Dr. Charles T. Tart on February 21st, 2010

Dr. Charles T. Tart, Mindfulness, Institute of Transpersonal Psychology,

Lecture 4, Part 9 of 19 parts. To start class from beginning, click here.

Student: I think you can bypass the mundane with anything, really. Can people do it because they’re drunk on Jesus too? Too drunk to recognize their family problems? And they do it with theory, abstracting everything away.

CTT: My wife and I are reading a biography of Einstein. When things weren’t going well, he really got into his theoretical work. I know about intellectual drunks like that. It’s a wonderful way of getting away from the realities of the mundane world. But of course, they’re still there waiting for you, and the people you got away from by thinking yourself away from them are now pissed off at you because you didn’t pay any attention.

(Laughter)

Student: Can you do that mindfully sometimes though? Knowing that you’re not doing it all the time, but knowing that okay, right now I just really want to be intellectual, so I’m going to go…

CTT: Yes. I think the general rule in the mindfulness tradition is not that “At every moment I must be perfectly enlightened and deal with everything in the optimal way,” but to be mindful of what you’re doing. And sometimes that may involve recognizing “This situation drives me absolutely bonkers and bananas and I’m going to kill somebody if I don’t distract myself for a minute! So, damn it I’m going to concentrate on my breathing and not on what that son of a bitch over there is saying to me. Or go watch a movie!” Yep. It’s not as if there’s any one behavior or internal strategy that is the optimal thing for all situations. And, of course, one of the virtues of mindfulness is that you get to know yourself better. When you do have to use a less than mindful, but effective, distraction or happiness inducing technique, you could probably use it more effectively.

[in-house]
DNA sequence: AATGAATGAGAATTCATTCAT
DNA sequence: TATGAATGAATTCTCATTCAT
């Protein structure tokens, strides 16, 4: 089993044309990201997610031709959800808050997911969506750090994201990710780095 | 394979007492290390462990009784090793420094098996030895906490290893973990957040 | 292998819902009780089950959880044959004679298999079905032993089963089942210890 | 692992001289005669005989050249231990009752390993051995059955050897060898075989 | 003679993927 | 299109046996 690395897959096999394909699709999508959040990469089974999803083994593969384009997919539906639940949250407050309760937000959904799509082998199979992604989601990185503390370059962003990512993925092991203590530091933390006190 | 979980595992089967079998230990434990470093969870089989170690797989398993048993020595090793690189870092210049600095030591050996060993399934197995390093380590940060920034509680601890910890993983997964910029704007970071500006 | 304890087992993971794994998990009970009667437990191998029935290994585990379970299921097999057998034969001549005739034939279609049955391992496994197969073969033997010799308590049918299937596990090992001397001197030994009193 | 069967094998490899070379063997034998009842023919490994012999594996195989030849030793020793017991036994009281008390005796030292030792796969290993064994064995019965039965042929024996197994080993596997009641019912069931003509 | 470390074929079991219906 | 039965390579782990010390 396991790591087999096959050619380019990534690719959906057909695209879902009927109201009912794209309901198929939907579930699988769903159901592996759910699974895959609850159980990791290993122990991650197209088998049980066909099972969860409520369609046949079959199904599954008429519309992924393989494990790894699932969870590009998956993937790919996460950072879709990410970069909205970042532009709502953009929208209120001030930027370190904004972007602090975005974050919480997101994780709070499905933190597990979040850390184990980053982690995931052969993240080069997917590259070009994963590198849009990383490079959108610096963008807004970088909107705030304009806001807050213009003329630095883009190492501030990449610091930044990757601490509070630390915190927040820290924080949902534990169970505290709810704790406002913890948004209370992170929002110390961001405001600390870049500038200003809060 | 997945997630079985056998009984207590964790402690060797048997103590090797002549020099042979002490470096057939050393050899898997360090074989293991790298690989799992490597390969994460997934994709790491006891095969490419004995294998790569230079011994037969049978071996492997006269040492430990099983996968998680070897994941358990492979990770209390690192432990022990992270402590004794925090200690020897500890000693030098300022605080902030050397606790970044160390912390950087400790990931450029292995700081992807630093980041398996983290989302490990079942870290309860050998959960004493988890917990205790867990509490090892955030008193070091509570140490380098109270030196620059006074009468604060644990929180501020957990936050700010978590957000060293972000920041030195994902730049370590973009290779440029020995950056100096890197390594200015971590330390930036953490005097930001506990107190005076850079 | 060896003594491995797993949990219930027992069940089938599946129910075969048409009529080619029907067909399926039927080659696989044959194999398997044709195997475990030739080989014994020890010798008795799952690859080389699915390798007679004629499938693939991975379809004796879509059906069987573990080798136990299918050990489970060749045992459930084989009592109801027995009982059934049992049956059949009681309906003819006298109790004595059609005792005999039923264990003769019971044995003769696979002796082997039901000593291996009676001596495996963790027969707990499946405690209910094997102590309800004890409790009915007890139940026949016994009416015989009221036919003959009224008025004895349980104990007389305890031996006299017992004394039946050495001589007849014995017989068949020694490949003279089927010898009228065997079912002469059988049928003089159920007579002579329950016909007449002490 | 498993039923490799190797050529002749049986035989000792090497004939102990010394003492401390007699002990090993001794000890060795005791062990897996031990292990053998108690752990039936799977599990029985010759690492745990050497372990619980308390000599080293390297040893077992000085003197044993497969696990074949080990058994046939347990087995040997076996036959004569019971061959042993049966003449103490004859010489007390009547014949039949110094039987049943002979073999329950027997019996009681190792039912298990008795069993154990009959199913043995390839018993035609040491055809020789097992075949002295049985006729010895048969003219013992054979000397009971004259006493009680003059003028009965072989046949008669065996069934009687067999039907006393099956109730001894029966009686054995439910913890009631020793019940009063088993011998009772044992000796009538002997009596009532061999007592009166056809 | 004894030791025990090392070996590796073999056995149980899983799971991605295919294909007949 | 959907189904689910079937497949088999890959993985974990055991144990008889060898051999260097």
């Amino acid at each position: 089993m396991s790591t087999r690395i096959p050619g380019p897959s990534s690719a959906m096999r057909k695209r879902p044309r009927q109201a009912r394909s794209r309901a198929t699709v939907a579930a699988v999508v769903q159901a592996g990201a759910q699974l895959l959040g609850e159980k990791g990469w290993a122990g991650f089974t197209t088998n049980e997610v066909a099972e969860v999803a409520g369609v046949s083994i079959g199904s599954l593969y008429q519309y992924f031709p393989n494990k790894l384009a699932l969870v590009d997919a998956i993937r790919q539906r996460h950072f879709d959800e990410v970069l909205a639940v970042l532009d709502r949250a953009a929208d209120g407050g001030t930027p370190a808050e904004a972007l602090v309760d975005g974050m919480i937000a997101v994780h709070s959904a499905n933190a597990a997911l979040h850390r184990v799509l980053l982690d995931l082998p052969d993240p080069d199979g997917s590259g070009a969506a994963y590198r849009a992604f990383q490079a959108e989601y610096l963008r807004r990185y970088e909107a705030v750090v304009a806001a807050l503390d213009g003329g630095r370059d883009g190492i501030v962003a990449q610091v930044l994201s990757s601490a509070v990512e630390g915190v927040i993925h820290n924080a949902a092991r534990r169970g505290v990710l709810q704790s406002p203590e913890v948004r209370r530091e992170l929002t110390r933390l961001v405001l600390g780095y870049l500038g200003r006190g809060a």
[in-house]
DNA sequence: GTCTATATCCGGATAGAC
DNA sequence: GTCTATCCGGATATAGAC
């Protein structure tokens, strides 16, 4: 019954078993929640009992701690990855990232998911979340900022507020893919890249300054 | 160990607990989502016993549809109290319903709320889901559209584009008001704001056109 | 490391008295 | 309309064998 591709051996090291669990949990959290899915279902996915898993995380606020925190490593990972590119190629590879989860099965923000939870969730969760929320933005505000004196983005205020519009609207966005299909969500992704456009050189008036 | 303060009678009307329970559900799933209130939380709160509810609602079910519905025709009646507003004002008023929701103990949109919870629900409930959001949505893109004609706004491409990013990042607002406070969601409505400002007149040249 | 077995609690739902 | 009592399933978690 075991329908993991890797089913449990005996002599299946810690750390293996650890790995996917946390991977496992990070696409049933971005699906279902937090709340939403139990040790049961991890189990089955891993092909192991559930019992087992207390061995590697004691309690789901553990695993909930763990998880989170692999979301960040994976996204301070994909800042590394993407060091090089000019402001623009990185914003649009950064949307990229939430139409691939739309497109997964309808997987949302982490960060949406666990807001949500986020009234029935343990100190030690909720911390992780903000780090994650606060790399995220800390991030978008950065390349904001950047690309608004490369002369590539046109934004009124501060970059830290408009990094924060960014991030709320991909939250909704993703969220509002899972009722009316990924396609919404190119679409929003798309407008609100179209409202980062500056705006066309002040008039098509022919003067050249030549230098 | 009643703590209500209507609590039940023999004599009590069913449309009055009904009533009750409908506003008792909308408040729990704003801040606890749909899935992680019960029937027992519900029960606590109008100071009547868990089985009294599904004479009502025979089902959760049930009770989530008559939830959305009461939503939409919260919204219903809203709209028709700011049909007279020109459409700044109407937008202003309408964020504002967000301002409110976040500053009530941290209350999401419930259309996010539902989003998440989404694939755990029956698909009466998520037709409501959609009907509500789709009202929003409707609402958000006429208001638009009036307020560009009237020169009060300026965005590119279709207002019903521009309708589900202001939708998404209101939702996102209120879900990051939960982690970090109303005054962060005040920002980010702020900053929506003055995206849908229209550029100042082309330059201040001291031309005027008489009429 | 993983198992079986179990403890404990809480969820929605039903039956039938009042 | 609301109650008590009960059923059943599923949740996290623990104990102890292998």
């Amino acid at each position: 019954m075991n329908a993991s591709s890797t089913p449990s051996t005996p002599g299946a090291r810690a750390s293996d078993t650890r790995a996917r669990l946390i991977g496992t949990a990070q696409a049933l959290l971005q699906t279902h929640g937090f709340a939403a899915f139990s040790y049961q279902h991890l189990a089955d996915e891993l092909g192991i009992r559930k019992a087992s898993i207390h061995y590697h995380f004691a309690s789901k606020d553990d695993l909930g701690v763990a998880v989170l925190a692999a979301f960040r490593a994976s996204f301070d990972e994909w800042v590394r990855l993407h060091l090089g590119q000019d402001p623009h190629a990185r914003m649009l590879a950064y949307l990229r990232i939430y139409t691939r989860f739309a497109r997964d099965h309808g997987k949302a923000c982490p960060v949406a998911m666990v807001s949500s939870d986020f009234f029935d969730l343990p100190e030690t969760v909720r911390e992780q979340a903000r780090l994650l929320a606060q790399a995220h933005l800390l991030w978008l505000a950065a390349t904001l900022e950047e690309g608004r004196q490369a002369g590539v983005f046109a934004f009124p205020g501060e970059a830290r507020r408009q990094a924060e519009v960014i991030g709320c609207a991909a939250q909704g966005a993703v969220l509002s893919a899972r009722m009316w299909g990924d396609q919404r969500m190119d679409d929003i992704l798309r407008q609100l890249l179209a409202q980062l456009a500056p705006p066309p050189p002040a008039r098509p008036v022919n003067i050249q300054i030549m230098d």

Student: Do you think they work in the long term if you don’t have any of those sort of work that you’re doing?

CTT: Do which work? The –

Student: Like psychological work, or like therapy. I mean, say that you get really angry when people disagree with you, so I have to distract myself every single time I get angry. But I do that knowing that I’m going to get angry if I don’t stop myself. But do you think that works in the long term if you don’t have some other sort of practice combined?

CTT: No. I don’t think it does. Well, I mean it might work in the sense that you don’t kill anybody, so you don’t go to jail, but you do get ulcers.

Student: Yeah.

CTT: Or at least that used to be the fashionable theory that anger gave you ulcers. I don’t know if that’s true anymore, but there’s a level of behavioral suppression of stuff that will get you in trouble. Even if it may be psychologically stirred up and boiling inside, that’s much better than acting out in a way that gets you into really bad trouble. But then you want to go further and not just boil inside, but you want to get at the psychological source and begin to change it.

Now the mindfulness traditions would claim that the practice of mindfulness is all you need. No, no, I shouldn’t say all. It’s the main thing you need to eventually recognize those sources and change them. That eventually you’ll have insights into your personality that will let you change some of the more maladaptive psychological things, but eventually you’ll have the more important insights as to who you really are, which will make the big change. I don’t want to use the words “all you need” because they’ll always put this in context.

Buddhism is an eight-fold path. Meditation is one part of that, but you’ve got to have right livelihood, you know? If you make your living making land mines designed to blow up children, you’re not creating very good karma. And your actions toward other people have to be decent because they have consequences, which will again have psychological effects.

Tags: , , , , , , , , , , , ,

3 Responses to “How to Deal with Spiritual Bypass”

  1. Rocket says:

    I have noticed folks who become meditators before they do the more gutsy emotional work on themselves often turn the meditator thing into an ego trip … holier than thou … it becomes a defense I suppose.